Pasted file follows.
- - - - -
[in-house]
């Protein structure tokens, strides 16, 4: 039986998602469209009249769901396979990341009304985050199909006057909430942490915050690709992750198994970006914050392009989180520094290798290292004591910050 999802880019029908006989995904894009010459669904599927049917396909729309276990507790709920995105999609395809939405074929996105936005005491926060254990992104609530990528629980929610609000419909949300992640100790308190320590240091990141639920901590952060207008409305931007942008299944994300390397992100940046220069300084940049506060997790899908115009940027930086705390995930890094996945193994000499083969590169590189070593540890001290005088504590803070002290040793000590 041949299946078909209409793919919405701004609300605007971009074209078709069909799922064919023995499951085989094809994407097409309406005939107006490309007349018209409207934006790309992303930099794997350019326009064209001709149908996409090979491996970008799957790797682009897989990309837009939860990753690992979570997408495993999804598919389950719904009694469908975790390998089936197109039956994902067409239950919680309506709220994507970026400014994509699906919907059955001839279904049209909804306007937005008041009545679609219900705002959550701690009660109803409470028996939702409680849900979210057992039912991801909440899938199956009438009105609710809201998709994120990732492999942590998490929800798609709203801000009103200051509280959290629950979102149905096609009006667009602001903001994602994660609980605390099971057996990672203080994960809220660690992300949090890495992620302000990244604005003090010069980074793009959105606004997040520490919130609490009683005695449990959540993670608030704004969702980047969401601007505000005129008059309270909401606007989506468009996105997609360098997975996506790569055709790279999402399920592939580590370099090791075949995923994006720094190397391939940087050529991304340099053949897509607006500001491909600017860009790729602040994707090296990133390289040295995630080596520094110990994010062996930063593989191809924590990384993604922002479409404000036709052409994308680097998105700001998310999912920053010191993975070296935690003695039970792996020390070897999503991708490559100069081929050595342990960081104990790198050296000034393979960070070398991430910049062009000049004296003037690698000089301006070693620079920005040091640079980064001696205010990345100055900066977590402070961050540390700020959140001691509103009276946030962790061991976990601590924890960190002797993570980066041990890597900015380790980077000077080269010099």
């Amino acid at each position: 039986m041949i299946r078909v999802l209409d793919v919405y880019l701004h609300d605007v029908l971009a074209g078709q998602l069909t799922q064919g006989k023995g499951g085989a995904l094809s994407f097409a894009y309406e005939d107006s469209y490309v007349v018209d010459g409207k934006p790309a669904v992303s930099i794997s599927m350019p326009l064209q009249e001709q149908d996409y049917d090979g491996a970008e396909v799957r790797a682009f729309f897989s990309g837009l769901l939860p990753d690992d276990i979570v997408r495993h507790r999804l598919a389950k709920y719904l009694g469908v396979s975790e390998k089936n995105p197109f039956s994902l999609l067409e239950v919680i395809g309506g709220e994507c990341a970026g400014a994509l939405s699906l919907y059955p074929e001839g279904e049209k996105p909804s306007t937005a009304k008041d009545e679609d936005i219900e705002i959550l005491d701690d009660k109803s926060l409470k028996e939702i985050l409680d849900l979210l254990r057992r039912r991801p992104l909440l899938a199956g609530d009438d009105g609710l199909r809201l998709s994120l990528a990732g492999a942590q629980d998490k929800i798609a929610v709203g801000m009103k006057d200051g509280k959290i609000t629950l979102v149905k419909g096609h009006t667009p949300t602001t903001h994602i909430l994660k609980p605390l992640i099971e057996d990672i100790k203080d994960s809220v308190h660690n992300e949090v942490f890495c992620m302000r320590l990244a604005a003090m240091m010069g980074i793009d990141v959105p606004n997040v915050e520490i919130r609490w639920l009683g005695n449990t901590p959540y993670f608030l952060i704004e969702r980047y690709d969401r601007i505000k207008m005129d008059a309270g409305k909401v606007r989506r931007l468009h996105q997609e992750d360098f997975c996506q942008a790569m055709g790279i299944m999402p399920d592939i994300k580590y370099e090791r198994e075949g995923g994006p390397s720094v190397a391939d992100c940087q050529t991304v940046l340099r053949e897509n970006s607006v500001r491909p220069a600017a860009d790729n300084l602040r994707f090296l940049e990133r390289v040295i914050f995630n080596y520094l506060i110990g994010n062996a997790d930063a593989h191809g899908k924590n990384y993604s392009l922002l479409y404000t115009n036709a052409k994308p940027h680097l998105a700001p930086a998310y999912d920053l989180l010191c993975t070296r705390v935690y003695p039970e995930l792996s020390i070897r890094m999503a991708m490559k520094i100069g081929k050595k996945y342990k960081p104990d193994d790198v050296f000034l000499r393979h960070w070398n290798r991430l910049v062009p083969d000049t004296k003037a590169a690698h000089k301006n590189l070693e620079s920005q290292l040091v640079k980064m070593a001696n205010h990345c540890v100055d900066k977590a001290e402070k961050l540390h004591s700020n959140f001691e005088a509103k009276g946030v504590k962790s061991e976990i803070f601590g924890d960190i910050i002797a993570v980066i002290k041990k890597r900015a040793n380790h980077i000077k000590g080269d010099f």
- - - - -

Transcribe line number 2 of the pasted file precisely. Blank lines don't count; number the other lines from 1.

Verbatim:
């Protein structure tokens, strides 16, 4: 039986998602469209009249769901396979990341009304985050199909006057909430942490915050690709992750198994970006914050392009989180520094290798290292004591910050 999802880019029908006989995904894009010459669904599927049917396909729309276990507790709920995105999609395809939405074929996105936005005491926060254990992104609530990528629980929610609000419909949300992640100790308190320590240091990141639920901590952060207008409305931007942008299944994300390397992100940046220069300084940049506060997790899908115009940027930086705390995930890094996945193994000499083969590169590189070593540890001290005088504590803070002290040793000590 041949299946078909209409793919919405701004609300605007971009074209078709069909799922064919023995499951085989094809994407097409309406005939107006490309007349018209409207934006790309992303930099794997350019326009064209001709149908996409090979491996970008799957790797682009897989990309837009939860990753690992979570997408495993999804598919389950719904009694469908975790390998089936197109039956994902067409239950919680309506709220994507970026400014994509699906919907059955001839279904049209909804306007937005008041009545679609219900705002959550701690009660109803409470028996939702409680849900979210057992039912991801909440899938199956009438009105609710809201998709994120990732492999942590998490929800798609709203801000009103200051509280959290629950979102149905096609009006667009602001903001994602994660609980605390099971057996990672203080994960809220660690992300949090890495992620302000990244604005003090010069980074793009959105606004997040520490919130609490009683005695449990959540993670608030704004969702980047969401601007505000005129008059309270909401606007989506468009996105997609360098997975996506790569055709790279999402399920592939580590370099090791075949995923994006720094190397391939940087050529991304340099053949897509607006500001491909600017860009790729602040994707090296990133390289040295995630080596520094110990994010062996930063593989191809924590990384993604922002479409404000036709052409994308680097998105700001998310999912920053010191993975070296935690003695039970792996020390070897999503991708490559100069081929050595342990960081104990790198050296000034393979960070070398991430910049062009000049004296003037690698000089301006070693620079920005040091640079980064001696205010990345100055900066977590402070961050540390700020959140001691509103009276946030962790061991976990601590924890960190002797993570980066041990890597900015380790980077000077080269010099």